Editorial Policies

Focus and Scope

Phenomenology & Practice is a human science journal dedicated to the study of the lived experience of a broad range of human practices. These include (but are not limited to) the professional practices of pedagogy, design, counseling, psychology, social work, and health science.   Increasingly, researchers and practitioners in these and other fields are adapting interpretive methodologies to address questions related to practice. Phenomenology & Practice is intended to serve as a forum for such research. Correspondingly, "phenomenology" is understood in this context in broad and eclectic terms. Phenomenology has been practiced in various guises for centuries, but it came into its own in the early 20th century in the works of Husserl, Heidegger, Merleau-Ponty, and Levinas; and it has been developed as a method by various individuals and groups, such as the Utrecht School. Phenomenology affirms the primacy of lived experience and of the lifeworld - everyday contexts which we inhabit as natural and taken-for-granted - over the conceptual and theoretical. It works to regain a fuller grasp of the nature and significance of our lived experiences. Merleau-Ponty (1962) called this the program of "re-learning to look at the world" by "re-awakening the basic experience of the world" (pp. 8, 11). Experience can be best understood integrally, using evocative, descriptive language that is neither analytic nor conceptual. It is, as Luijpen (1960) says, a question of "restoring to experience its ontological weight." (p. 88). Proceeding from these premises, phenomenology is understood here as a context-sensitive and transdisciplinary form of inquiry into lived experience that is employed both inside, outside and across of traditional disciplinary boundaries.  'Practice,' the second word in the journal's title, has complex and interrelated meanings. In one sense, it refers to professional and other domains: "the explicit and tacit dimensions of the rules, precepts, codes, principles, guides, commitments, affects, and behaviors that one observes or recommends within a domain of action" (OED, 1989). Practice is also understood as the application of theory; in practice we operationalize methods, techniques, knowledge, skills, and competencies. Additionally, practice can be viewed as having an integrity all of its own. Instead of deriving exclusively from theory, it can be characterized as non-cognitive, as residing in the body, in the world, in relations, and in action, rather than being explicitly known or formalized (van Manen, 1999). Knowing, in this sense, is co-emergent with practice in different situations, actions and relations; together, this practice and knowledge-in-action is manifest, for example, as habituation, demeanor, dwelling and intimacy.  All three of these meanings of practice listed above - as profession, as opposed to theory, and as 'non-cognitive' - are central to this journal. <i>Phenomenology &amp; Practice</i> consciously exploits the resonant and symbiotic relationship between the orientation of phenomenology to lived experience and the notion of practice as non-cognitive knowledge-in-action. It is this orientation in phenomenology and this dimension of practice to which this journal gives priority.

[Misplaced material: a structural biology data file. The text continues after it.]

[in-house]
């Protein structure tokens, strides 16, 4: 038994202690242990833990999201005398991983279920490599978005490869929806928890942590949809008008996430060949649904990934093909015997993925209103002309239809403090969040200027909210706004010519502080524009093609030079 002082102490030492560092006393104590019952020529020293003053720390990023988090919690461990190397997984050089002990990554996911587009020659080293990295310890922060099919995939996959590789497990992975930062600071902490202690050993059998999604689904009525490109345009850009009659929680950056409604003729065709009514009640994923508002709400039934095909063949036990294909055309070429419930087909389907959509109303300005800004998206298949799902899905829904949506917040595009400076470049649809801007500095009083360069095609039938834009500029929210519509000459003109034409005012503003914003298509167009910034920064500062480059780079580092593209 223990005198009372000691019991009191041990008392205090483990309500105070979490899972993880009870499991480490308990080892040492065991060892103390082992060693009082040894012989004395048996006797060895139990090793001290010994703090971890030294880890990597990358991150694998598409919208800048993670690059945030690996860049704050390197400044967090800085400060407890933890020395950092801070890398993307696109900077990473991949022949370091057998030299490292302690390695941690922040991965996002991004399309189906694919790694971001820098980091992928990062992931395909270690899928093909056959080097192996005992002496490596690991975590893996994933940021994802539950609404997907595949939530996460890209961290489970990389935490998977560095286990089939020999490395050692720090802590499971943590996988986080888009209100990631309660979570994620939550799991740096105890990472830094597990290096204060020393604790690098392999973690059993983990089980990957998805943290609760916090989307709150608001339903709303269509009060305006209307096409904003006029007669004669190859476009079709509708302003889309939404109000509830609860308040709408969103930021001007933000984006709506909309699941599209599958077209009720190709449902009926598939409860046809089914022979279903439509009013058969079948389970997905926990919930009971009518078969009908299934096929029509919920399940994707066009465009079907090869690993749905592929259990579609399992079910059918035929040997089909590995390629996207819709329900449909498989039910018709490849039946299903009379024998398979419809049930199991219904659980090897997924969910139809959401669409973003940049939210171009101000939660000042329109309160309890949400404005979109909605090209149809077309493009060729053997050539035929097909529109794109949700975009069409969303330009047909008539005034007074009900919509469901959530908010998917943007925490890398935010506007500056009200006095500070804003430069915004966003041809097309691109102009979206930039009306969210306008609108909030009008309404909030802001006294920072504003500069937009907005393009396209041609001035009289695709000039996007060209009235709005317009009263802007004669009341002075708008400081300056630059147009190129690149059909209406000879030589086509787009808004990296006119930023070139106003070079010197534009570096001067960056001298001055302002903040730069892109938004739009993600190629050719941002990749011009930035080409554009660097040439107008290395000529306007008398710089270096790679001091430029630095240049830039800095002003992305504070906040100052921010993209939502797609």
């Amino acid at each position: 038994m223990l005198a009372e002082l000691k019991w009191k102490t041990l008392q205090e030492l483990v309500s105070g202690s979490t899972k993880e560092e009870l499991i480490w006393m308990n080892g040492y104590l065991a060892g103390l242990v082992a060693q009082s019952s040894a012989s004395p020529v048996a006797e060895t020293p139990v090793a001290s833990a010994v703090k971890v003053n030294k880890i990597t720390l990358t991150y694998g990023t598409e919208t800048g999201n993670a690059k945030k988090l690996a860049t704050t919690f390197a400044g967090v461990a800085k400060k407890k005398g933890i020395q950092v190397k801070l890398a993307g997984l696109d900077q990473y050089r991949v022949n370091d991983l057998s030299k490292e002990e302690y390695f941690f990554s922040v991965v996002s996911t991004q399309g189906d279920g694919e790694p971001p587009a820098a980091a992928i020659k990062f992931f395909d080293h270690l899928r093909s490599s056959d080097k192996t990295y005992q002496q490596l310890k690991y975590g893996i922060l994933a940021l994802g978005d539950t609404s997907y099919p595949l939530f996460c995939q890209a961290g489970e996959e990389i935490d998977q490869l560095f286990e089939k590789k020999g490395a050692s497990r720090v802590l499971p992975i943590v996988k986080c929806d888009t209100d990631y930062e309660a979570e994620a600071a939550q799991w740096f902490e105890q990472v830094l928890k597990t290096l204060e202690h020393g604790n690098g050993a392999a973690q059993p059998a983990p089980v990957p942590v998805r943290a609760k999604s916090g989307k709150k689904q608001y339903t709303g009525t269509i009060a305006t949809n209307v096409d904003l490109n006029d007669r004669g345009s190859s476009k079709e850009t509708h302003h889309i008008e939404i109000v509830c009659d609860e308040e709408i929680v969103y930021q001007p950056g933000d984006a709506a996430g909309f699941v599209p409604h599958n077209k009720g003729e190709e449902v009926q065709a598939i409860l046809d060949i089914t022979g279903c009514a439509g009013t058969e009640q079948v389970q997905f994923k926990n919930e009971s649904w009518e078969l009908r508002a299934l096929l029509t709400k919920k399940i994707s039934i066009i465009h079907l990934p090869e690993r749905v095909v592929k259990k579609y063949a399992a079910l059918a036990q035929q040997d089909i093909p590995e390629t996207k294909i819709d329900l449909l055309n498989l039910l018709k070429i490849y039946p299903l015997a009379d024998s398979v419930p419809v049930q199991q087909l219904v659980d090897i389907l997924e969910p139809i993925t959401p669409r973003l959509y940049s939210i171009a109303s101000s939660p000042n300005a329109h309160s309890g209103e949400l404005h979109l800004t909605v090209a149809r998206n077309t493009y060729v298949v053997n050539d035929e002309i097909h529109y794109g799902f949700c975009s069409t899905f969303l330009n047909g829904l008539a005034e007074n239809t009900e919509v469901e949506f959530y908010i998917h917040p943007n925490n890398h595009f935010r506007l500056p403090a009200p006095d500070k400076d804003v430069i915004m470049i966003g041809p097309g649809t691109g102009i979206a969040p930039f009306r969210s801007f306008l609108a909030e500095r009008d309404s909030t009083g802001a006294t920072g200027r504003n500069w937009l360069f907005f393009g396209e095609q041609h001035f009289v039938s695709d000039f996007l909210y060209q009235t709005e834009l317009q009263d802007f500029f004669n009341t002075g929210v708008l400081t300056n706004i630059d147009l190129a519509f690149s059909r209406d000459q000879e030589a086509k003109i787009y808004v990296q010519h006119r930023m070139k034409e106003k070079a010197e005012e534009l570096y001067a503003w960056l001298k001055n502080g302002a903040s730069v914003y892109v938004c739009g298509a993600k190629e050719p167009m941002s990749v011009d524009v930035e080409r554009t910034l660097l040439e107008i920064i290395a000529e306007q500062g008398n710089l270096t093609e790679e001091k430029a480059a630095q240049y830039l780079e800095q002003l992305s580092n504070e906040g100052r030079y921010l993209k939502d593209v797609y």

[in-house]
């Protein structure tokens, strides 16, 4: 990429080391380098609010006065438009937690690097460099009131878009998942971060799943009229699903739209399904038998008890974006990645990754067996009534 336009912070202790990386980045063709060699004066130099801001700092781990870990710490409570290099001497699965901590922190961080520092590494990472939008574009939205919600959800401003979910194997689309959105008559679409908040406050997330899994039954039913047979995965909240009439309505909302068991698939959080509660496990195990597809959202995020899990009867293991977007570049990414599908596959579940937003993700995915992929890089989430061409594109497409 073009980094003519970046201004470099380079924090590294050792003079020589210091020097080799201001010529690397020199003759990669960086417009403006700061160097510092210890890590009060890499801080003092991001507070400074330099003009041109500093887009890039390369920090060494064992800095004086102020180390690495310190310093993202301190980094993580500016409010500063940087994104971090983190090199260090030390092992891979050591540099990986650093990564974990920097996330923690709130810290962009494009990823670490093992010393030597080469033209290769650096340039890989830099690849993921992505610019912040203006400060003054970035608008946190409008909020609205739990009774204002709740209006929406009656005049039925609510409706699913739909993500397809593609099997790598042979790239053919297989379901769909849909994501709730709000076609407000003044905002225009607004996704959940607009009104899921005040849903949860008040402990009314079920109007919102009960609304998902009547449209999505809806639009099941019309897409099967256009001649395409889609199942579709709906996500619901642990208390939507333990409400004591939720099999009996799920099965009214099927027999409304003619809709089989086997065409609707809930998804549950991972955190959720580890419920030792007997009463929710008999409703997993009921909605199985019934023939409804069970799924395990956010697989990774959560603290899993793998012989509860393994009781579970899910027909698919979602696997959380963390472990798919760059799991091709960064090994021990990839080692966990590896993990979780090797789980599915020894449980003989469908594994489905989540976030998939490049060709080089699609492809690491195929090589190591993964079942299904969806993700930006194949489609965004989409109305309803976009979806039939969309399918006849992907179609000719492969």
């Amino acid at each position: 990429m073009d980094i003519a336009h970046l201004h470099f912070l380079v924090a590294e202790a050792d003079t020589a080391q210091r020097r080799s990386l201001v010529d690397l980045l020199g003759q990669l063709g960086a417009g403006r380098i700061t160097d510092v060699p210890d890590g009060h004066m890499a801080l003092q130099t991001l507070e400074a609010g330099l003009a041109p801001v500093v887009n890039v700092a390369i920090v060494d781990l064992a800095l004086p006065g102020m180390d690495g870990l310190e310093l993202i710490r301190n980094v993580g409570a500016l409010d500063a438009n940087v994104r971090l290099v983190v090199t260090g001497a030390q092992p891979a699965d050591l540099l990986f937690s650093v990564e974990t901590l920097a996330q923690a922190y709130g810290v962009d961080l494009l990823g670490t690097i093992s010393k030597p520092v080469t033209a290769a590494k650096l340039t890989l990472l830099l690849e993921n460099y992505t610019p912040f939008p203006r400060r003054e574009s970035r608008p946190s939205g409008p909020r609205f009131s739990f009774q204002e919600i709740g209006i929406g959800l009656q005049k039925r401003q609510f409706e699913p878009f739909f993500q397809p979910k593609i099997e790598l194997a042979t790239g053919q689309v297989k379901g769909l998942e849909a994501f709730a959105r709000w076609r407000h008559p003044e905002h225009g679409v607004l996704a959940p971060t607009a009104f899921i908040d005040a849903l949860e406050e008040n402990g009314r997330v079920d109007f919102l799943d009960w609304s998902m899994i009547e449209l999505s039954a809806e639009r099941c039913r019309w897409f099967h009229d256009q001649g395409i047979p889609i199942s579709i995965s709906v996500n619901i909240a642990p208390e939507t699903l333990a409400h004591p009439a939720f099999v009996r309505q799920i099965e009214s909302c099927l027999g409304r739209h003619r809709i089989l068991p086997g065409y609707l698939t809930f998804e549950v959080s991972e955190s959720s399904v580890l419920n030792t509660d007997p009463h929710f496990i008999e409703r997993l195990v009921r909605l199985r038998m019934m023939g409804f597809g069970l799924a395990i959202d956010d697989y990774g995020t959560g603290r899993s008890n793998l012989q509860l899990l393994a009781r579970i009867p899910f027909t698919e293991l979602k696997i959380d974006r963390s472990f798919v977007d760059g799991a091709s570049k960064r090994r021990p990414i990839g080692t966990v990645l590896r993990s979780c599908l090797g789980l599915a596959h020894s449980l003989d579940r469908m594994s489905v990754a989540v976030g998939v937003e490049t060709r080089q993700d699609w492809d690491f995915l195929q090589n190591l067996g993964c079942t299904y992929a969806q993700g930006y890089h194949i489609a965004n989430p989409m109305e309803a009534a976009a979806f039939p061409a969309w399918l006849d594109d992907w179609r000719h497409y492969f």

References:

Luijpen, W.A. (1960). Existential phenomenology. Pittsburgh: Duquesne University Press.

Merleau-Ponty, M. (1962). The phenomenology of perception. (C. Smith, Trans.). London: Routledge.

OED. (1989). Oxford English dictionary (2nd Ed.). Oxford: Oxford University Press.

van Manen, M. (1999). The practice of practice. In M. Lange, J. Olson, H. Hansen, & W. Bander, (Eds.), Changing Schools/Changing Practices: Perspective on Educational Reform and Teacher Professionalism. Luvain: Garant.

 

Section Policies

Articles

Checked Open Submissions Checked Indexed Checked Peer Reviewed

Editorials

Unchecked Open Submissions Checked Indexed Unchecked Peer Reviewed

Reviews

Unchecked Open Submissions Checked Indexed Checked Peer Reviewed

Phenomenological Notes

Unchecked Open Submissions Checked Indexed Unchecked Peer Reviewed
 

Peer Review Process